If you’re among the 9 million Americans who live with gout — a form of inflammatory arthritis — you’re all too familiar with the periodic attacks of pain and swelling in your big toes and other joints.
And you may know that these attacks happen when you have a high level of a substance called uric acid. Uric acid is a waste product of natural processes in your body, which is eliminated through your GI tract and kidneys. But if not enough uric acid is gotten rid of, it can accumulate in your blood. And once levels exceed 6.8 milligrams per deciliter (mg/dL), uric acid can leave your bloodstream and settle in joints, tendons and under your skin.
In your joints, uric acid can form needle-shaped crystals. From time to time, these can cause the swelling, redness and pain that you know as a “gout attack.”
Why treating gout takes a 2-pronged approach
Gout treatment takes a two-pronged approach:
- Individual gout attacks are usually treated with non-steroidal anti-inflammatory drugs (NSAIDs), colchicine or corticosteroids. These bring down swelling and ease your pain.
Urate-lowering drugs are a good option that not enough people use
Allopurinol is inexpensive and very effective. Yet, it isn’t used as often as it perhaps should be. “Too few people are started on the medication,” says rheumatologist Brian Mandell, MD, PhD. “And when people are started on therapy, many are not monitored for the lowering of the uric acid and treated to the effective target level.”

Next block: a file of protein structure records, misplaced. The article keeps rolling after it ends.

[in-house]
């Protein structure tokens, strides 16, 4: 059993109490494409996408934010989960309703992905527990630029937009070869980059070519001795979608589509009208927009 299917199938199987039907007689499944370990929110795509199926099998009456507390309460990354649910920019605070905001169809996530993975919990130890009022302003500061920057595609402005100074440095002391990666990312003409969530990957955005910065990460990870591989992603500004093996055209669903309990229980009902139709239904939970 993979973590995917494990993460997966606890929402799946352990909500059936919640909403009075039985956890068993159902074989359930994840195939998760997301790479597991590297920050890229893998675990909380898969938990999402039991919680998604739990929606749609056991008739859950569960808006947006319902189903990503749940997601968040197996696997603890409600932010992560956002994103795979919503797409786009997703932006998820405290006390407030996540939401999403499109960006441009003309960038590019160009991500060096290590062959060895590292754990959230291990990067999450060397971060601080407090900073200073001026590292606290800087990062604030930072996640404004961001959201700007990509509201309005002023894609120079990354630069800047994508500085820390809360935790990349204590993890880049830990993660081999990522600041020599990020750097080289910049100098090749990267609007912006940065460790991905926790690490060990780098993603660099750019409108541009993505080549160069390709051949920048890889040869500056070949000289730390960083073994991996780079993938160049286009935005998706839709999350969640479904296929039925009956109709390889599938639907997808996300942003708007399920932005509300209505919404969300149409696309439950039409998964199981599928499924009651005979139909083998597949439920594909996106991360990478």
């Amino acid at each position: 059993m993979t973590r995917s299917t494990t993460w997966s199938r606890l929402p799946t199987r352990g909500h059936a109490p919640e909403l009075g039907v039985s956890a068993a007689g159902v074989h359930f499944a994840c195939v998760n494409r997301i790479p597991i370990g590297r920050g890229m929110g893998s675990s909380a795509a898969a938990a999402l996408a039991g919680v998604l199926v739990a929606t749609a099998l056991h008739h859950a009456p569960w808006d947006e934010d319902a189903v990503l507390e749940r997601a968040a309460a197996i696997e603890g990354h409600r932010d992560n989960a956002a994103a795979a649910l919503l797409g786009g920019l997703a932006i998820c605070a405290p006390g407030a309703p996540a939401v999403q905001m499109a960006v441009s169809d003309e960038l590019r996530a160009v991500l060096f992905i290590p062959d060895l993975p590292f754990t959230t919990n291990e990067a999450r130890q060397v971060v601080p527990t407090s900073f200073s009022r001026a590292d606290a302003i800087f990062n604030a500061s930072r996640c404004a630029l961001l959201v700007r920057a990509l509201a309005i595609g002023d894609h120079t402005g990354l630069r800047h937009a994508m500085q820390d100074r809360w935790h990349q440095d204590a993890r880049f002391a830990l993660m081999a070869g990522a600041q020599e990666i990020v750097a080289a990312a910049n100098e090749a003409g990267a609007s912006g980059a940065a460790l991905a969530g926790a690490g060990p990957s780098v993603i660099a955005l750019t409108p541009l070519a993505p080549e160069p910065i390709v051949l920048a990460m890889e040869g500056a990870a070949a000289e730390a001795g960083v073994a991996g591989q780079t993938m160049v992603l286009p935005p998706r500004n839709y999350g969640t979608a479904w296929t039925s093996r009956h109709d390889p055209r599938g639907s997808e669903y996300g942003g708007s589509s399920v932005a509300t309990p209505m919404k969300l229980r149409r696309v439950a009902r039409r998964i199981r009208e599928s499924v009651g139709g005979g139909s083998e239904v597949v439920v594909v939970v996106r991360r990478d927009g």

A recent study published in Arthritis & Rheumatology found that fewer than 38% of those with gout achieved the target uric acid level of less than 6 mg/dl. And another study found only 37% of people with gout took allopurinol — and only half of those with frequent flares regularly used this drug.
Even among people who do start on a drug, many stop taking it. “People with gout may not realize that this is a chronic disease, and we can cure it,” Dr. Mandell notes.
Don’t stop taking your uric-acid lowering drug
To effectively treat gout, you have to take urate-lowering therapy consistently. “If you are having frequent flares and you want to treat the disease, you need to dissolve those deposits,” Dr. Mandell says.
If you’ve already had an attack of gout, you are more likely to have others. Over time, gout attacks can become more frequent, last longer and involve multiple joints. Eventually, you can have joint damage.
Your doctor should take blood tests to check that your uric acid levels remain at the target. “People with gout should know their uric acid level,” Dr. Mandell says.
In the past, doctors advised their patients with gout to avoid foods high in purines, which the body metabolizes into uric acid. Steak, shellfish and seafood were all off-limits. However, research hasn’t shown any dramatic benefit of adopting that kind of restrictive diet.
“The idea that you’re going to stop eating red meat and your uric acid level is going to plummet to the point where the crystals dissolve is very unlikely,” Dr. Mandell explains. A heart-healthy diet is never a bad idea. But to ultimately stop future attacks, you need to stick with medication.
This article was adapted from Cleveland Clinic Arthritis Advisor.
This content was originally published here.